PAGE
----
Uncanny X-Force Part Two, Uncanny Avengers

30 Aug

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By Ayo

“Torment at the hands of the Four Horsemen!”
Uncanny Avengers, no. 11
Rick Remender & Daniel Acuña
August, 2013

One day it’ll all make sense.

If you read Rick Remender and Jerome Opeña during their storyline “The Dark Angel Saga,” then it is obvious that the current Uncanny Avengers storyline (The Apocalypse Twins) is the sequel to that. The irony of Uncanny X-Force was that the titular team was formed to permanently end major threats by assassination and yet all of their actions created larger and worse counteractions. While that group of characters disbanded, the problems that the have caused are still spiraling into larger and more complex threats.

1. Antagonists.

There is one thing about this comic that stands in the light in issue number 11 especially:

Writer Rick Remender is very concerned with characterization and differentiating his cast’s points of view. Even the bad guys. Remender gives his villains (The Apocalypse Twins and the Four Horsemen) real and true perspectives, personalities and believable goals.

As readers of good-vs-evil fiction, we understand that villains have goals, yes. But they are mostly stupid goals. Mostly goals that aren’t very dramatic and serve only as a pretense to giving the heroes someone worthy of punching or shooting.

In Remender’s Uncanny Avengers, just as in the “Dark Angel Saga,” we see villains whose beliefs and goals feel formed from a unique perspective. The points of view of these characters are informed by the structure of the fictional world in which the story takes place. Even when the comic book social politics are absurd, Uncanny Avengers runs with that absurdity and reveals to us the type of people who would live in such a world and how they might seek to fix it.

Villains see themselves as heroes.

Even allowing that The Apocalypse Twins are probably at least partially lying about their intentions as outlined in issue 11, they still have enough truth to their maybe-lies to think of them. I’m willing to believe that these characters do believe their words. Because that’s what makes them more interesting. It makes their promise of a better world more dangerous because it is plausible that people (characters) would actually want that goal.

When big villains show up promising to eat the world or burn civilization to embers, it’s no wonder that every character who is around stands up and fights back. But a pair of characters offering a better, safer world: that has the potential to put characters at odds with themselves and with what they believed about their own values.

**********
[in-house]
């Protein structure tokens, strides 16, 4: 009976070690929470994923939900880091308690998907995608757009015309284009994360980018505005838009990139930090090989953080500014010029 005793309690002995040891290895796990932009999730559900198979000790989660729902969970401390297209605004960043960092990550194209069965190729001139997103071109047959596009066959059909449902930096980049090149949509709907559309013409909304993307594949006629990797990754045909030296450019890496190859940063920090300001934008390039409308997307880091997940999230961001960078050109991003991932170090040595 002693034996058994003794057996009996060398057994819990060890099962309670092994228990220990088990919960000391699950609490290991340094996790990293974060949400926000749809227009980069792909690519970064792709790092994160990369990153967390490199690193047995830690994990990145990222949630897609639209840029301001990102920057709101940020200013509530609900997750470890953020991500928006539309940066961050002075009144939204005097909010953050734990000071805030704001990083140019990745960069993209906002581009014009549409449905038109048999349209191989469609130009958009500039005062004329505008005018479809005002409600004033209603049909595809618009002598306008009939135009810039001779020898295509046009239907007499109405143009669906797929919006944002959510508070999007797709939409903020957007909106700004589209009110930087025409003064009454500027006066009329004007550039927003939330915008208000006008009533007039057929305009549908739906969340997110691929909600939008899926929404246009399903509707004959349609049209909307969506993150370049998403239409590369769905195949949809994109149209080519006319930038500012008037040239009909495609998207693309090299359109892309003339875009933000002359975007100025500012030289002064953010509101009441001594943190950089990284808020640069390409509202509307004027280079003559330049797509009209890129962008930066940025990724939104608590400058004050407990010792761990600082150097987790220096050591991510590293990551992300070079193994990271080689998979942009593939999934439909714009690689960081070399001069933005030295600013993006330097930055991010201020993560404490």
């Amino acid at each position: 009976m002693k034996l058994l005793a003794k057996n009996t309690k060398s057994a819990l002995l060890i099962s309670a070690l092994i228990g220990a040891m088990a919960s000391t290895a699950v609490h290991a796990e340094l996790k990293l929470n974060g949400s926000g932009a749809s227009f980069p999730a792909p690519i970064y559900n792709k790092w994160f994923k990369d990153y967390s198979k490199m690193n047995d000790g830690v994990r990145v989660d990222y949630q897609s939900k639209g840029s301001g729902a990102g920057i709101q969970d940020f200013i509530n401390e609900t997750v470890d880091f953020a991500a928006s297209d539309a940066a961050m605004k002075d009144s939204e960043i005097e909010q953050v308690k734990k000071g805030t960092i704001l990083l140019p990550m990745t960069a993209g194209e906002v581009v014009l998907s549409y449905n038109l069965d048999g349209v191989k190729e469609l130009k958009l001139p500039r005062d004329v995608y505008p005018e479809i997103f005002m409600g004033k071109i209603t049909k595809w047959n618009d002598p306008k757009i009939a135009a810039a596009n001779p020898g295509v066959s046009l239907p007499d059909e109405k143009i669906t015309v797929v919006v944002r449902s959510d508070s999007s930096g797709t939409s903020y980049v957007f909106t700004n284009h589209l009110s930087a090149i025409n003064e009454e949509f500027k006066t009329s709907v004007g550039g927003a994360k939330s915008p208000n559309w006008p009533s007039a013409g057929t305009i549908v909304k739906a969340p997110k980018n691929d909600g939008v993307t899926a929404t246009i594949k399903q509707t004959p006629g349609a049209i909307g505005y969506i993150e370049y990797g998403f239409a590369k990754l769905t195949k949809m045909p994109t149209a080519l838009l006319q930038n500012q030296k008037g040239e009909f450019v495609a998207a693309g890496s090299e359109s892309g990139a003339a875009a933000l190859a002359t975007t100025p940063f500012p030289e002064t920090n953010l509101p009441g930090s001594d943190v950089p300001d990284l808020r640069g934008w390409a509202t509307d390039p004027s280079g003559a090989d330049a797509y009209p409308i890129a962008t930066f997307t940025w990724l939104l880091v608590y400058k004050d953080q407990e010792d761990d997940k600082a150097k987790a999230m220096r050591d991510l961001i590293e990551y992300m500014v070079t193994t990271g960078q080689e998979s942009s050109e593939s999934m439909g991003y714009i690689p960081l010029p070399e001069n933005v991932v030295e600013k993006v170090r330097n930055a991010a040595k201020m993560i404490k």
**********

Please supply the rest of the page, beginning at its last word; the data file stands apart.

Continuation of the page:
It’s just a much better conflict.

That’s not all:

2. Henchmen.

Even the smaller villains are threats As Characters, rather than As Obstacles. In issue number 11, the Horsemen square off against characters who’ve killed them or wronged them in life. Their various pair offs have more dramatic tension than the conflicts other stories might have between let’s say central characters and nameless zombies or robots. Faceless, nameless automatons represent only physical obstacle. What Uncanny Avengers provides readers with is emotional conflicts that intertwine with the physical obstacle.

3. Versus the movie.

Contrast this storyline of Uncanny Avengers with the Joss Whedon Avengers film. As exciting as the final battle against the Chitauri was in terms of spectacle, the long fight sequences felt as though they were missing something, at least to me. What was missing is a reason to care about the bad guys. In the Avengers film, Loki carries the sole emotional heft of villainy within himself. The Chitauri are pawns, cannon fodder, Hulk chow. Additionally, the S.H.I.E.L.D. high council are too scarcely seen to carry much water as characters. Both the council and the Chitauri represent the anonymity of danger. They represent danger in an abstract sense. It would be bad if “some foreign power” invaded us. It would be bad if “the people sworn to protect us” chose instead to sacrifice us. It would be bad. But neither Chitauri nor S.H.I.E.L.D Council represent more of an emotional conflict the way that the interpersonal dynamics of The Avengers team does.

Thematically, The Avengers motion picture is about psychologically isolated people learning to surrender to trust. The enemies are entirely incidental. As good as Tom Hiddleston is at playing Loki, the fundamental story theme would have been the same with Hugo Weaving playing the Red Skull.

4. Back to Uncanny Avengers 11

Sorry for comparing a comic to a movie of the same name. The comparison isn’t about “Avengers,” but rather about ensemble casts. It just so happens that a lot of media today is titled “Avengers.”

5. Daniel Acuña.

The thing about artist Daniel Acuña is that while his storytelling is not as action-driven as Jerome Opeña, his colors and tones provide an atmospheric sibling to Uncanny X-Force’s Opeña and Dean White.

Acuña makes the story feel credible through an almost impressionist painter style. The details of his action storytelling are basically market-standard in superhero books. His close-up character work is solid but not subtle. His scales are good. Acuña has a way of rendering large environments and the small people inhabiting them in a way that diminishes nothing. Coupled with his color choices and application, he effectively masks what he’s not great at using the skills that he is great at.

Given how character driven the story of Uncanny Avengers is, one doesn’t notice a deficit. Perhaps there is none. Just two creators, an artist and a writer, both playing up their strengths and getting good work out of the mixture.

@darrylayo

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